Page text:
I wrote this a year ago and posted it on Facebook. I’ve added a few links here and there and gratuitous baby photos at the end, but otherwise I’ve left it the same and I am just archiving it here.
Today Lucy is one hundred days old. It is two days before her due date and one day after eye surgery to keep her from going blind from the oxygen that has helped her breathe for these fourteen weeks. It is Saint Lucy’s Day. Saint Lucy, whose name means “light,” is the patron saint of the blind.
When we started saying to each other last summer, “I like the name ‘Lucy,’ do you?” I was thinking about a December child, one who might even be born on Solstice. I thought it was a sunny, optimistic name that might fit a little girl bringing hope and light into a dark, cold month.
Today, at dawn, it was below freezing but it was beautiful. The sky was lit up in the east, all purples and pinks over the lights of Children’s Hospital as we drove towards it. It was exactly the kind of winter day I had pictured months ago. It was the kind of sunrise that everyone comments on, the kind that makes us say, “I love living here.” You can see photos of it by going to Twitter and typing “Denver” and “sunrise” into the search box.1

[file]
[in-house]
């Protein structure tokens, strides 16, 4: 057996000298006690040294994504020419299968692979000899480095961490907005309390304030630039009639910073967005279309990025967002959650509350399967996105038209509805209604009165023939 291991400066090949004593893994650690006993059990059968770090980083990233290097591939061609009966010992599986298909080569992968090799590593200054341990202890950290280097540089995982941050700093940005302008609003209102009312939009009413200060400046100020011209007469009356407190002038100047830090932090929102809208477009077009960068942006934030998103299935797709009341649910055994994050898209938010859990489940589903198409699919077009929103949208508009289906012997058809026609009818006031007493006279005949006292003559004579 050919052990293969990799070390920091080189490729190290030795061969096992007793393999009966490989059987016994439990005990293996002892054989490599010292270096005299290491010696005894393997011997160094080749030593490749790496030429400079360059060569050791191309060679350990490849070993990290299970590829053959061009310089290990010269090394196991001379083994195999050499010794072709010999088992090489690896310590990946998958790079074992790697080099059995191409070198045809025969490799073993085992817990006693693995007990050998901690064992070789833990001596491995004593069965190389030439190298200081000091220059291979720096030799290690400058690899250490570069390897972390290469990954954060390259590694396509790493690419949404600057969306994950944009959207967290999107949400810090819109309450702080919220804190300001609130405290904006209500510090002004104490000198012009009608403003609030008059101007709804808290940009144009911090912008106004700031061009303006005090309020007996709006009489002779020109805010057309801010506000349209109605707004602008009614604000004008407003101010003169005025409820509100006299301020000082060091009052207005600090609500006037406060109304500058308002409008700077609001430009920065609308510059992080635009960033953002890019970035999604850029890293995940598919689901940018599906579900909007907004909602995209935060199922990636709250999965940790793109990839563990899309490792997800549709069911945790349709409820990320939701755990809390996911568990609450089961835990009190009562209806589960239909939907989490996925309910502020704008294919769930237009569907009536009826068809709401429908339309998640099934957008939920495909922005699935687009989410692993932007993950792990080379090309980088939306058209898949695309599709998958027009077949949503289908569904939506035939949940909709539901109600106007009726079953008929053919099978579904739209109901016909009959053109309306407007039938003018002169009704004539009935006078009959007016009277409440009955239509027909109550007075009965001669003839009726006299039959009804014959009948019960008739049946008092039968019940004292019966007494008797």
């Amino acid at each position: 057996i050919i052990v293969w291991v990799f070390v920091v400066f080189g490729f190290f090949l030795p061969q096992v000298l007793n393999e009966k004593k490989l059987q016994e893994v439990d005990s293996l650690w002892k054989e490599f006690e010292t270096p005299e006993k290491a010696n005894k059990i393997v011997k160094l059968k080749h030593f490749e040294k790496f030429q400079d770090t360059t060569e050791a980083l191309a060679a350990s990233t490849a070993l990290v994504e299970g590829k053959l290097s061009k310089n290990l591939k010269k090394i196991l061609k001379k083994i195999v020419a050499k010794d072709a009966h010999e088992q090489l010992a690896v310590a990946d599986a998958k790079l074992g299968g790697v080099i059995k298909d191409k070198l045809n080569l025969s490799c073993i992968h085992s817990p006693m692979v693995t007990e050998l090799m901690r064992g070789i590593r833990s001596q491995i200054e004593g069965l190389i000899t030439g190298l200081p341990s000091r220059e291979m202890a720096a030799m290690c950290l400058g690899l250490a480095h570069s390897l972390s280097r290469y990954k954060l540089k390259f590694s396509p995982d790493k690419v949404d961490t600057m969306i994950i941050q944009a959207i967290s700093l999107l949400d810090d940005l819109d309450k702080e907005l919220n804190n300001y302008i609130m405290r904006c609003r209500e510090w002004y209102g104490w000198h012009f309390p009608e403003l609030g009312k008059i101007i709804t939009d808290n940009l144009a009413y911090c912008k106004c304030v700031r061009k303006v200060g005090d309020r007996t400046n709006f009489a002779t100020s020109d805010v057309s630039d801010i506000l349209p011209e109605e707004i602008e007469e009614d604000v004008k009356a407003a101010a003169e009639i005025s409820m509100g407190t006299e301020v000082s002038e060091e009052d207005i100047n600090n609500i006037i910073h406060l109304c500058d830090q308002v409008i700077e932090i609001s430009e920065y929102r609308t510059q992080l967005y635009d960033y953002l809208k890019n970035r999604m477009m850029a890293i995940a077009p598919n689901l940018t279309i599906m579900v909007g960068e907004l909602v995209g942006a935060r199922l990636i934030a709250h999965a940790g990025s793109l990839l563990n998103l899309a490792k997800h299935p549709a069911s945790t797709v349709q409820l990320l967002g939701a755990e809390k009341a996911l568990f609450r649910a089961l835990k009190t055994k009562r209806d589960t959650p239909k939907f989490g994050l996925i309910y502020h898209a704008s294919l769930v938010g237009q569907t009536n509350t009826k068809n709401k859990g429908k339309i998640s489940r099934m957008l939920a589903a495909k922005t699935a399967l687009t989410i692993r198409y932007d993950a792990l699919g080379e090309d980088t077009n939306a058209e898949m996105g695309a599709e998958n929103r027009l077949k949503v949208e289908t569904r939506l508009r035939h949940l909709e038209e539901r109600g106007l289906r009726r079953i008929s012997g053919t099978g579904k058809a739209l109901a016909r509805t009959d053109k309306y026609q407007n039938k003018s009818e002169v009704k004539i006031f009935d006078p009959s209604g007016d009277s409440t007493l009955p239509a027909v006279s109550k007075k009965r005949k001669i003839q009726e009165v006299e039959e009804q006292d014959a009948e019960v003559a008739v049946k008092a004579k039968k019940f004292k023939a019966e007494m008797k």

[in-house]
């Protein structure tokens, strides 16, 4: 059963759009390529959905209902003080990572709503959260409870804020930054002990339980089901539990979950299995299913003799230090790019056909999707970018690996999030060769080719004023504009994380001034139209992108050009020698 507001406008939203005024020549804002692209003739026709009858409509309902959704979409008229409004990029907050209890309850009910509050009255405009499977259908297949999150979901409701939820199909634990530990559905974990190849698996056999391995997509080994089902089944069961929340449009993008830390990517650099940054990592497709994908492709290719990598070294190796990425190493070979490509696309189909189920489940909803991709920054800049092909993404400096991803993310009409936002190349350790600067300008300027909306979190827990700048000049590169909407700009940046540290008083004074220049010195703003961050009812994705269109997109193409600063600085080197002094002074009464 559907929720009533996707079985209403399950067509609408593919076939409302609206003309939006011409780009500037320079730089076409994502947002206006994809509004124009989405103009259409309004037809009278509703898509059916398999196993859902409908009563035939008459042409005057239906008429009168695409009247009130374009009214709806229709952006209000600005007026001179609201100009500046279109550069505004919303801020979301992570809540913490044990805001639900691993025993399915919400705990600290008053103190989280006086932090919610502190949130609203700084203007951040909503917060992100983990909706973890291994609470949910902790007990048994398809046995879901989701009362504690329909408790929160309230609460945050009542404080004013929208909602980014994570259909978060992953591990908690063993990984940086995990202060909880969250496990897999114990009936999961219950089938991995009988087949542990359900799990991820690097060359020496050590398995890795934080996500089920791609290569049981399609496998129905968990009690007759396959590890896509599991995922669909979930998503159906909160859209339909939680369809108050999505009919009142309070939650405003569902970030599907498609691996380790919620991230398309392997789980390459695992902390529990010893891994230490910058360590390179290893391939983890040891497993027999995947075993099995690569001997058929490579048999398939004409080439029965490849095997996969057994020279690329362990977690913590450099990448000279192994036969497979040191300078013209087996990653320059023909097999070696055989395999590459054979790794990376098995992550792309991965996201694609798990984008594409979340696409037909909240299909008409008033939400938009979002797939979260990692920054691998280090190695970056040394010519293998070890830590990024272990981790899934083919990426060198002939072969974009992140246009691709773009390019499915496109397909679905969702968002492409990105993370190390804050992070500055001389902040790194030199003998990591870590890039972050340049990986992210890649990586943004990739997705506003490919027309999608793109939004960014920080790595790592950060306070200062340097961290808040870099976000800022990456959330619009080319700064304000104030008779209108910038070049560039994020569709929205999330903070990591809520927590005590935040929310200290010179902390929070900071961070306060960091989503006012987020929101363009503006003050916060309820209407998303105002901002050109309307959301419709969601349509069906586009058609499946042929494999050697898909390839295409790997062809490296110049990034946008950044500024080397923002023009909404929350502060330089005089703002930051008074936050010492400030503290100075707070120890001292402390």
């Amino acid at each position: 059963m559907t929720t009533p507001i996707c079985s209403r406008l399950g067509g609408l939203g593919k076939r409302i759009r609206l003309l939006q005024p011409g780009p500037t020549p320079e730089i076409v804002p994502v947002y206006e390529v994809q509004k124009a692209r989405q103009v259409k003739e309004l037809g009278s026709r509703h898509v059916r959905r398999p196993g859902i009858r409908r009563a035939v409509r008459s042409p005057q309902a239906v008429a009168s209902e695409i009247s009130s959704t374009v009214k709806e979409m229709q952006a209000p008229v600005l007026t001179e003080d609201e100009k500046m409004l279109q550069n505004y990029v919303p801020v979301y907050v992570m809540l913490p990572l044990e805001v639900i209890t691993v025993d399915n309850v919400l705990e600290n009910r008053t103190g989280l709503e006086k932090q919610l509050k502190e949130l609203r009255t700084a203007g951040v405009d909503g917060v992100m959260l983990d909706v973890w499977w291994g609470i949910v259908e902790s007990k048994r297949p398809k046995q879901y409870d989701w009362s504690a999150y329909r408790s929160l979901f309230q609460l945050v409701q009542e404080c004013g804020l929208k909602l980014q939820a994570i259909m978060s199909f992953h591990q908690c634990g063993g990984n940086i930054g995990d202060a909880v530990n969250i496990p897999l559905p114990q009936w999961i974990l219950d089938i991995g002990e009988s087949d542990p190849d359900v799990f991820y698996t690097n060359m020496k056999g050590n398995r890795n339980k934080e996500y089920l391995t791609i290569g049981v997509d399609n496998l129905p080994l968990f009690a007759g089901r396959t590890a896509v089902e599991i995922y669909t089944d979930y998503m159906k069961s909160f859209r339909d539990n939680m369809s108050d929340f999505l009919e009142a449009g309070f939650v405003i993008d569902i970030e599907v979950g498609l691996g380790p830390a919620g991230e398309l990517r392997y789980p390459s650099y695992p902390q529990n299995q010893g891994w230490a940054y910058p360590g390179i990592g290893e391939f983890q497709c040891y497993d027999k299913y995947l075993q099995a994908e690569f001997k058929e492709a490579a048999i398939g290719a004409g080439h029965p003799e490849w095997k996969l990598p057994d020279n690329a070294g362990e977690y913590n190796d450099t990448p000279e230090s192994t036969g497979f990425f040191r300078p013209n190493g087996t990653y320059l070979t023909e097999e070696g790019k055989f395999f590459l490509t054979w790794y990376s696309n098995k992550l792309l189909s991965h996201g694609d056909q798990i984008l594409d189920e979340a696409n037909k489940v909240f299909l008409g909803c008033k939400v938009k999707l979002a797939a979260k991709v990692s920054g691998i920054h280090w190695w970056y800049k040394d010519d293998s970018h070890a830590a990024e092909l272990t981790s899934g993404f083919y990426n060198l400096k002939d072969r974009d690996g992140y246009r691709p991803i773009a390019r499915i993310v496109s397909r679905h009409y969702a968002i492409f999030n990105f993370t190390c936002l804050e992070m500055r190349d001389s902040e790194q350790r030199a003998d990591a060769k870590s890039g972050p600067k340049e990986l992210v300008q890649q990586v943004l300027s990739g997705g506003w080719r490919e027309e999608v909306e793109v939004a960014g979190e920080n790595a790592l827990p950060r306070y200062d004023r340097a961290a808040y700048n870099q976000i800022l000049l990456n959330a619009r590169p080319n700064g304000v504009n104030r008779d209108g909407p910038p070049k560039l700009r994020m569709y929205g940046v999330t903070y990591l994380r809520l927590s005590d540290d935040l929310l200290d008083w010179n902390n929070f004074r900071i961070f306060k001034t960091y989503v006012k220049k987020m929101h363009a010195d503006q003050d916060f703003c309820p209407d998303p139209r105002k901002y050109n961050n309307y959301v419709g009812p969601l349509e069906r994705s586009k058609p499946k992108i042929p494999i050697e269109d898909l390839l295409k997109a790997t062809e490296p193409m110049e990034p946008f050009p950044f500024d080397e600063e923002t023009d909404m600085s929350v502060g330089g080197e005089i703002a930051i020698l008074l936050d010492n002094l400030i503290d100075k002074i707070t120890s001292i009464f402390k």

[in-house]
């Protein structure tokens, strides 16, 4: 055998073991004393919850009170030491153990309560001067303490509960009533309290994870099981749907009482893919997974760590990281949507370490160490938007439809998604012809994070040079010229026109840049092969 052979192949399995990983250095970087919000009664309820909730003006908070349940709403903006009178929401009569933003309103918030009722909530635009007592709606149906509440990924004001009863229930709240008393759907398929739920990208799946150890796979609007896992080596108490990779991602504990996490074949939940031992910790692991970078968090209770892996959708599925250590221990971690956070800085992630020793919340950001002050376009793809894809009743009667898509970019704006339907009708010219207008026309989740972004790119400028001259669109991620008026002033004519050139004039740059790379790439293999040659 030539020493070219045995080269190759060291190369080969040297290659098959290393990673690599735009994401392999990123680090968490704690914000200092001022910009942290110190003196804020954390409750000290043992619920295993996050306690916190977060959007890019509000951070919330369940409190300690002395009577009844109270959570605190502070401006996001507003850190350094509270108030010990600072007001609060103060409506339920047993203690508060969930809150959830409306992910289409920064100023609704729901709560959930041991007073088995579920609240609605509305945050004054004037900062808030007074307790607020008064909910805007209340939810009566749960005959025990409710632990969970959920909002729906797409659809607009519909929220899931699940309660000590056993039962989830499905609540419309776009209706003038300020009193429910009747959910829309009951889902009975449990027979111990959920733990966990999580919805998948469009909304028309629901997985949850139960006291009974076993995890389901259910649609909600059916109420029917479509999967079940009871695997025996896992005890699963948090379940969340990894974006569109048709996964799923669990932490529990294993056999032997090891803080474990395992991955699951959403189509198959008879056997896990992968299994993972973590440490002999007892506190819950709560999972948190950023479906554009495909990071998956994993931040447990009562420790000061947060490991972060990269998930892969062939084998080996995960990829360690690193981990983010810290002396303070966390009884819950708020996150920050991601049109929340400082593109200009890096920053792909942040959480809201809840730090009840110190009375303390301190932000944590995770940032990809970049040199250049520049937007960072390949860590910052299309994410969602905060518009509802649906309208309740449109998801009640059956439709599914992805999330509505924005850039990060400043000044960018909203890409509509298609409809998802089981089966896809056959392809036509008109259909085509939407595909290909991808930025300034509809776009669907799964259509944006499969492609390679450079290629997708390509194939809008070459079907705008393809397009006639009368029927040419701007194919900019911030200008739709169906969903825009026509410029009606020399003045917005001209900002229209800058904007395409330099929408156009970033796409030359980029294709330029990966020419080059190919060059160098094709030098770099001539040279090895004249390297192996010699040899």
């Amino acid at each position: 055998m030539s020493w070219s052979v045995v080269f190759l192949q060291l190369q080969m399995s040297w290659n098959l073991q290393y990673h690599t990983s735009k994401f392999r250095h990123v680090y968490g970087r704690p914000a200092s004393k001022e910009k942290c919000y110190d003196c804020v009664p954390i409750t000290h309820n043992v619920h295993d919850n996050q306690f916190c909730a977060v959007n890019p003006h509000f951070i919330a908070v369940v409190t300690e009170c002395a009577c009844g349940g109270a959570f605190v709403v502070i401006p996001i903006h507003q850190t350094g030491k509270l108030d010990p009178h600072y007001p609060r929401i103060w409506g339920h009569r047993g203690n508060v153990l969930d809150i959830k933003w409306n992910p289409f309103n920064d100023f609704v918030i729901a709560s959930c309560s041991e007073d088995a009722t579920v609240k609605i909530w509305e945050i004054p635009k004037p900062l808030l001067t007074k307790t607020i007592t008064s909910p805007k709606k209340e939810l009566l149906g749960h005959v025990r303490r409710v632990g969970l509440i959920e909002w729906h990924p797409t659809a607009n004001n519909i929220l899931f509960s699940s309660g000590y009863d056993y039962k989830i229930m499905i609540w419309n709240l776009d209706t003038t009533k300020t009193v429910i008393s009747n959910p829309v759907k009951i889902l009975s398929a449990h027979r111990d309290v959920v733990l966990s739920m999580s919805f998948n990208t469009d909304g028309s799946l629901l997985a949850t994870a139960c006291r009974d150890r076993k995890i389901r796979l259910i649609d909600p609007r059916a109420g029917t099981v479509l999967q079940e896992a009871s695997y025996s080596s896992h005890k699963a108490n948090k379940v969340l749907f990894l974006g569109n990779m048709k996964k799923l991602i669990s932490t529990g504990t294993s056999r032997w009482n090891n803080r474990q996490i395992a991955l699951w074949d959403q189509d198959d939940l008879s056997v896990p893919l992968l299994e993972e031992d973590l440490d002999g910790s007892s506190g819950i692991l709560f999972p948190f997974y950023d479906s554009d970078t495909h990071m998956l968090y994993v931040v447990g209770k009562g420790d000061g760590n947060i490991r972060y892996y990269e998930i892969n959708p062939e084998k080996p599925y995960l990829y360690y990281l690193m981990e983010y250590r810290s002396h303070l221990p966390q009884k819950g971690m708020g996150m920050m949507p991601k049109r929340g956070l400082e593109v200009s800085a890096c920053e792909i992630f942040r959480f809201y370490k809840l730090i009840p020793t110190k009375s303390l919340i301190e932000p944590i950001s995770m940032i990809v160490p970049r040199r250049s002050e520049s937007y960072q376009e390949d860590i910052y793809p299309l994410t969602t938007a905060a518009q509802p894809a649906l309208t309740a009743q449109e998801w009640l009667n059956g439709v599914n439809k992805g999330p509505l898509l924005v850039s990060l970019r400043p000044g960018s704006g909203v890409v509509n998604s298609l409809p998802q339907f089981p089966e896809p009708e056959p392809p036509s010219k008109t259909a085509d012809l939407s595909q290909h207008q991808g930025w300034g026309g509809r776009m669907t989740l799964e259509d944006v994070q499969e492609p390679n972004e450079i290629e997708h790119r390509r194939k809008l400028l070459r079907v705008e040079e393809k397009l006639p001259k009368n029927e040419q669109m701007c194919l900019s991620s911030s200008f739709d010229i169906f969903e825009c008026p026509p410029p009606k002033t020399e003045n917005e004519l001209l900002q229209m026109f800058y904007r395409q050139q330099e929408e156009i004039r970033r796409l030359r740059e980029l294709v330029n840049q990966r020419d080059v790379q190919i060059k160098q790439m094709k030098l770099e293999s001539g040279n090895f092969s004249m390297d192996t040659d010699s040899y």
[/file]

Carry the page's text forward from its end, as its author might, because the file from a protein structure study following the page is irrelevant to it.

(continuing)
I dropped off my husband, and instead of turning the radio to NPR like I would have done, he plugged my iPhone into the stereo before he got out of the car. He chose the playlist I made for Lucy, and Emmylou Harris sang “If I Needed You.”
In the night forlorn the morning’s born
And the morning shines with the lights of love
You will miss sunrise if you close your eyes
That would break my heart in two2
The moment crystallized then for me—my thoughts of our child, her perfect name, her vision which will be okay, and of that sky, all coming together today.
And then I turned onto the highway and headed to work, west towards the mountains, and the song switched to the Beatles, to “Good Day, Sunshine,” and I thought, a moment like that can certainly get a mother through a day, a long month, and maybe even a whole hard year.